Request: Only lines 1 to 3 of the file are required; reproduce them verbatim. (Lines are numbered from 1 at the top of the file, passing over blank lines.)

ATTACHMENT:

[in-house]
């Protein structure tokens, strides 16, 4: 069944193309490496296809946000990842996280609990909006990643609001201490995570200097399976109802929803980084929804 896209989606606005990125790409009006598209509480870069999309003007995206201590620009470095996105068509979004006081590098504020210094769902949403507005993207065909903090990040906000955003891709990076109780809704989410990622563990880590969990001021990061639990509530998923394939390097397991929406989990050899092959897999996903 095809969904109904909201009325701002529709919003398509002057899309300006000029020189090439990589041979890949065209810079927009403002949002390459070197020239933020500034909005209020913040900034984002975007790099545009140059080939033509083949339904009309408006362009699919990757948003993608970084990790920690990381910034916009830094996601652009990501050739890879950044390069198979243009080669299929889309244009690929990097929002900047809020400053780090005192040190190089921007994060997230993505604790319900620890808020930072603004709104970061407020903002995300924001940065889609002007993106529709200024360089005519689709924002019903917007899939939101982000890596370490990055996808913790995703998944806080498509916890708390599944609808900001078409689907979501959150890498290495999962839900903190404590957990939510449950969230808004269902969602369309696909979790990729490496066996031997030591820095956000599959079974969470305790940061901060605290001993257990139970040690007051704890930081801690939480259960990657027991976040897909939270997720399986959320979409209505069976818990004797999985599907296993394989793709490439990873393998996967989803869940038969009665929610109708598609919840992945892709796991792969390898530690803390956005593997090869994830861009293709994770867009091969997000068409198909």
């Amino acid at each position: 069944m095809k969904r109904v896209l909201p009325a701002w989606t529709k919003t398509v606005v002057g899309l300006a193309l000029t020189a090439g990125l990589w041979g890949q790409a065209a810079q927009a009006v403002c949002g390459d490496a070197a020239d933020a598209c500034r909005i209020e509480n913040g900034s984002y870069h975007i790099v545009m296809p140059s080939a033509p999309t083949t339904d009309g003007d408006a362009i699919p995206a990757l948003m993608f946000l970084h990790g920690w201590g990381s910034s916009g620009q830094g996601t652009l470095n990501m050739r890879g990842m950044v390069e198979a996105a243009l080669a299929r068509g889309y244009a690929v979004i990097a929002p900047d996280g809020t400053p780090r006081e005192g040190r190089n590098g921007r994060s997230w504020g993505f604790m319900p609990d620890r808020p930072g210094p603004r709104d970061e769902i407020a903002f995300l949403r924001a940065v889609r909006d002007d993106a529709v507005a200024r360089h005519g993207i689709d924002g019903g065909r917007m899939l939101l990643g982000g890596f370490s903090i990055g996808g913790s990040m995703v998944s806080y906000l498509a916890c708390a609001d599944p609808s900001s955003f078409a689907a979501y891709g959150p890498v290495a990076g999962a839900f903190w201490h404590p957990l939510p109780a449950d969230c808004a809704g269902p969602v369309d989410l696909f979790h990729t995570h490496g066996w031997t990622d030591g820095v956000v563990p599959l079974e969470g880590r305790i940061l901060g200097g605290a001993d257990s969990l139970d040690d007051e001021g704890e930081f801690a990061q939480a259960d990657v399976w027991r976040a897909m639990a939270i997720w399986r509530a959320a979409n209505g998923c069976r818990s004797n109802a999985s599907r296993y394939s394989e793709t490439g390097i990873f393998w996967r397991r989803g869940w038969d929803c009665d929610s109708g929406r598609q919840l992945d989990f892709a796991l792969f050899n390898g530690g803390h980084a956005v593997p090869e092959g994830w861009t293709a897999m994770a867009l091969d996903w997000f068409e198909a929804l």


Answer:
[in-house]
């Protein structure tokens, strides 16, 4: 069944193309490496296809946000990842996280609990909006990643609001201490995570200097399976109802929803980084929804 896209989606606005990125790409009006598209509480870069999309003007995206201590620009470095996105068509979004006081590098504020210094769902949403507005993207065909903090990040906000955003891709990076109780809704989410990622563990880590969990001021990061639990509530998923394939390097397991929406989990050899092959897999996903 095809969904109904909201009325701002529709919003398509002057899309300006000029020189090439990589041979890949065209810079927009403002949002390459070197020239933020500034909005209020913040900034984002975007790099545009140059080939033509083949339904009309408006362009699919990757948003993608970084990790920690990381910034916009830094996601652009990501050739890879950044390069198979243009080669299929889309244009690929990097929002900047809020400053780090005192040190190089921007994060997230993505604790319900620890808020930072603004709104970061407020903002995300924001940065889609002007993106529709200024360089005519689709924002019903917007899939939101982000890596370490990055996808913790995703998944806080498509916890708390599944609808900001078409689907979501959150890498290495999962839900903190404590957990939510449950969230808004269902969602369309696909979790990729490496066996031997030591820095956000599959079974969470305790940061901060605290001993257990139970040690007051704890930081801690939480259960990657027991976040897909939270997720399986959320979409209505069976818990004797999985599907296993394989793709490439990873393998996967989803869940038969009665929610109708598609919840992945892709796991792969390898530690803390956005593997090869994830861009293709994770867009091969997000068409198909």
């Amino acid at each position: 069944m095809k969904r109904v896209l909201p009325a701002w989606t529709k919003t398509v606005v002057g899309l300006a193309l000029t020189a090439g990125l990589w041979g890949q790409a065209a810079q927009a009006v403002c949002g390459d490496a070197a020239d933020a598209c500034r909005i209020e509480n913040g900034s984002y870069h975007i790099v545009m296809p140059s080939a033509p999309t083949t339904d009309g003007d408006a362009i699919p995206a990757l948003m993608f946000l970084h990790g920690w201590g990381s910034s916009g620009q830094g996601t652009l470095n990501m050739r890879g990842m950044v390069e198979a996105a243009l080669a299929r068509g889309y244009a690929v979004i990097a929002p900047d996280g809020t400053p780090r006081e005192g040190r190089n590098g921007r994060s997230w504020g993505f604790m319900p609990d620890r808020p930072g210094p603004r709104d970061e769902i407020a903002f995300l949403r924001a940065v889609r909006d002007d993106a529709v507005a200024r360089h005519g993207i689709d924002g019903g065909r917007m899939l939101l990643g982000g890596f370490s903090i990055g996808g913790s990040m995703v998944s806080y906000l498509a916890c708390a609001d599944p609808s900001s955003f078409a689907a979501y891709g959150p890498v290495a990076g999962a839900f903190w201490h404590p957990l939510p109780a449950d969230c808004a809704g269902p969602v369309d989410l696909f979790h990729t995570h490496g066996w031997t990622d030591g820095v956000v563990p599959l079974e969470g880590r305790i940061l901060g200097g605290a001993d257990s969990l139970d040690d007051e001021g704890e930081f801690a990061q939480a259960d990657v399976w027991r976040a897909m639990a939270i997720w399986r509530a959320a979409n209505g998923c069976r818990s004797n109802a999985s599907r296993y394939s394989e793709t490439g390097i990873f393998w996967r397991r989803g869940w038969d929803c009665d929610s109708g929406r598609q919840l992945d989990f892709a796991l792969f050899n390898g530690g803390h980084a956005v593997p090869e092959g994830w861009t293709a897999m994770a867009l091969d996903w997000f068409e198909a929804l």